Solar heat is all around us. It’s the most natural form of heating our Earth has, so exploring this natural heat source is a perfect STEM education challenge now that spring is in full swing.
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For all my Northern hemisphere friends, I’m sure you are with me when I say I’m so glad to see winter over and the warmer days of spring arriving! We don’t have much green yet here, but mother nature is teasing us with hints as the leaves start to bud out and the grass takes on a greenish hue. My boys even took off outside with bare feet yesterday! It’s been many, many moons since we were able to do that for even a few moments.
So with all this new found glorious weather, I felt it was time for an experiment I’ve been anxiously waiting to try: building a passive solar heater.
Now it’s a bit early in the year for us way up North. Our sun is not very intense yet, but we were still successful in making this experiment work and we will definitely be revisiting it in a couple of months when we are in the full, intense summer sun.
To explore Solar Heat with this Solar Heat Chimney STEM experiment you will need:
Empty pop (soda) cans – we used 6 in this demonstration but you can scale this up and down to see how it affects your results
Matte black spray paint
Non-contact infrared digital thermometer
Solar powered fan kit – we used this one, it’s cheap and works! You can build a number of things but for this experiment you want to build the propeller plane without the base.
First up, you need to prepare your cans. Wash and dry them, then use the tin snips to create the holes. Use caution, the snips are sharp, and the can will be left with sharp edges. This step requires adult supervision for older kids and only adults should do it if you have younger kids. Use caution and be sensible. Safety comes first.
If you are using 6 cans these are the cuts you need to do:
Can 1 – Hole in the side near the bottom and top.
Can 2, 3, 4, 5 – Hole in the bottom and top.
Can 6 – Hole in the side near the top.
Now stack the cans in order starting with Can 1 on the bottom, ending with Can 6 at the top. Aim the side holes in cans 1 and 6 in opposite directions. Tape them together with the masking tape to secure them. I also recommend taping along the edges of the exposed holes as those edges are sharp.
Using matte black spray paint, paint the entire thing black. If you are feeling creative feel free to decorate your solar chimney once it is dry with a bit of paint or tape, but ensure it stays mostly black. Black will absorb the heat which what we want, lighter colours will reflect the heat and your chimney will not work as well. This could become a cool experiment if you wished!
Our finished black solar heat chimney:
While it is drying, assemble your solar powered fan according to the instructions. The little kit we had was fairly simple to use and inexpensive. It worked beautifully, even in weak sunlight. You could use any small fan if you don’t have a solar powered fan available. Or try it without the fan. The fan simply helps keep air moving through the system.
Once everything is dry and assembled take your unit somewhere in the direct sun. You can do this outside if it’s not windy, or you can do it inside if the wind is too much. Wind is not your friend with this experiment and it will mess with your readings. Pick a calm day if possible with lots of bright, intense sunlight.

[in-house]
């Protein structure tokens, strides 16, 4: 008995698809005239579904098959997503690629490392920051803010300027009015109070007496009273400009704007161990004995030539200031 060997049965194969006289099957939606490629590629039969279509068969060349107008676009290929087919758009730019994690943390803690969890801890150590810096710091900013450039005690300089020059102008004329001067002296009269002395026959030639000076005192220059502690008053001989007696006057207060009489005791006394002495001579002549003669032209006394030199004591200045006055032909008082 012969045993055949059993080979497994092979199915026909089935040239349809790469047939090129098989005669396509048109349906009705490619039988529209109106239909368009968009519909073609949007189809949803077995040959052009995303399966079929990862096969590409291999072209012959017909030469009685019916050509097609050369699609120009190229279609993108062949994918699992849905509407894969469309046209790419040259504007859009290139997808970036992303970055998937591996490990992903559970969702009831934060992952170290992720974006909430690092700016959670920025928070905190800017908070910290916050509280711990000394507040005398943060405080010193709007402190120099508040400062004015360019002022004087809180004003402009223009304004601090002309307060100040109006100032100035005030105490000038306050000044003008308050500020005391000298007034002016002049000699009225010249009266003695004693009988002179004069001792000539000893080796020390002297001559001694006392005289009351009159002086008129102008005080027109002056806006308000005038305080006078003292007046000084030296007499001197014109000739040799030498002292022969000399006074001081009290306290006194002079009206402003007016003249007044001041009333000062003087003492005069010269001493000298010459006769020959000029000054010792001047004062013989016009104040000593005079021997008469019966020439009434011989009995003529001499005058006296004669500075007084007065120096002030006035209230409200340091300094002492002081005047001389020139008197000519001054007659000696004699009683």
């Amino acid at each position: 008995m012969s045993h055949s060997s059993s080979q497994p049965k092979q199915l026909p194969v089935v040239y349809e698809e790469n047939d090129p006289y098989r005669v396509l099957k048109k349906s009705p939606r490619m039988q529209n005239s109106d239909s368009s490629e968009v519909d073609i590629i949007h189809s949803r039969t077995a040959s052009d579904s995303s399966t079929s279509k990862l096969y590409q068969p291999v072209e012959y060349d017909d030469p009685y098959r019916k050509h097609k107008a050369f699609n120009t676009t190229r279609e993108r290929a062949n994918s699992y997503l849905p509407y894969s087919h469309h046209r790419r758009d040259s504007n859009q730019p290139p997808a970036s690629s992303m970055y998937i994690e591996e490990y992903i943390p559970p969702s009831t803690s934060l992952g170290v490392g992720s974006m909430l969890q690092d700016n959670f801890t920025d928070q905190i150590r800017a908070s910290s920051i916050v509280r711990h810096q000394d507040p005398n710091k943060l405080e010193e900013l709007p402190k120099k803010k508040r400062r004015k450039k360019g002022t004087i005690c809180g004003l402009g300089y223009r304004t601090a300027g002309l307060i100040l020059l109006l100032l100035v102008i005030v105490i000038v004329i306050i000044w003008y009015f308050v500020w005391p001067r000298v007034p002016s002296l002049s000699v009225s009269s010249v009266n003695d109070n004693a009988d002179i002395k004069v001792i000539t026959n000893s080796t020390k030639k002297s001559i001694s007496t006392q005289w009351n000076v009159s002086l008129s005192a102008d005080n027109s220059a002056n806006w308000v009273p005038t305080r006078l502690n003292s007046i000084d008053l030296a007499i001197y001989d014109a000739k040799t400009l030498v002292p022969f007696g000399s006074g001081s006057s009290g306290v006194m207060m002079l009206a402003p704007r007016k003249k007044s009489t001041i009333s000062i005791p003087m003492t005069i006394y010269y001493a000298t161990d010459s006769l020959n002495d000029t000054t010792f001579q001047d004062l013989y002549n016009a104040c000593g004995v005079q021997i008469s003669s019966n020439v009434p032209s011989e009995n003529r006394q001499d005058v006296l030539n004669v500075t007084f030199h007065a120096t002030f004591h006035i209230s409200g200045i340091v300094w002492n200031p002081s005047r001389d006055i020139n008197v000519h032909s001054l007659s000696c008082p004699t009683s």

Place the fan so it is blowing into the bottom hole and let it sit for a few minutes.
After about 5 minutes take a reading with the handheld digital temperature gauge at the entrance and at the exit. Note the differences.
Wait another 5 minutes and take another reading. How much did the temperatures vary from your first reading?
Now try placing your fan at the exit vent, and position it so it is pulling air out of the chimney. How does that change your results?
You can also take away the fan completely, let it sit for a few minutes and repeat your readings. We wondered if the fan was cooling off the entrance too much, but we found that wasn’t true.
Since we are in Canada our readings are in Celsius. We recorded differences of 5 to 10 degrees between the top and bottom of our chimney.
The air going in was reading 25 degrees, but the air coming out of the top was 30 degrees!
So what’s happening with our solar heat chimney? The sun’s energy is hitting the chimney and through a process called convection, the energy is transferred to the air the inside the chimney. This heats the molecules in the air. What does that mean? The high energy from the sun is transferred to the low energy molecules in the cool air inside the chimney. This makes the molecules move more rapidly as their energy increases. We refer to this energy as heat. Hot air rises to the top of chimney and escapes through the top vent. Applying a fan to the bottom of the chimney helps to push the air through the chimney and out the top vent.
You can build on this experiment even further by making the unit bigger, stacking more chimney units side by side (and linking them with side holes), or try different colours and see how that affects your readings. This little exercise is a great introduction to solar heat and is sure to ignite curiosity and get your little STEMists creating bigger and better solar STEM challenges.
This post is part of the 31 Days of Outdoor STEM series. I’ll be adding three more posts to this series (every Monday in May) and you can click through to find even more ideas!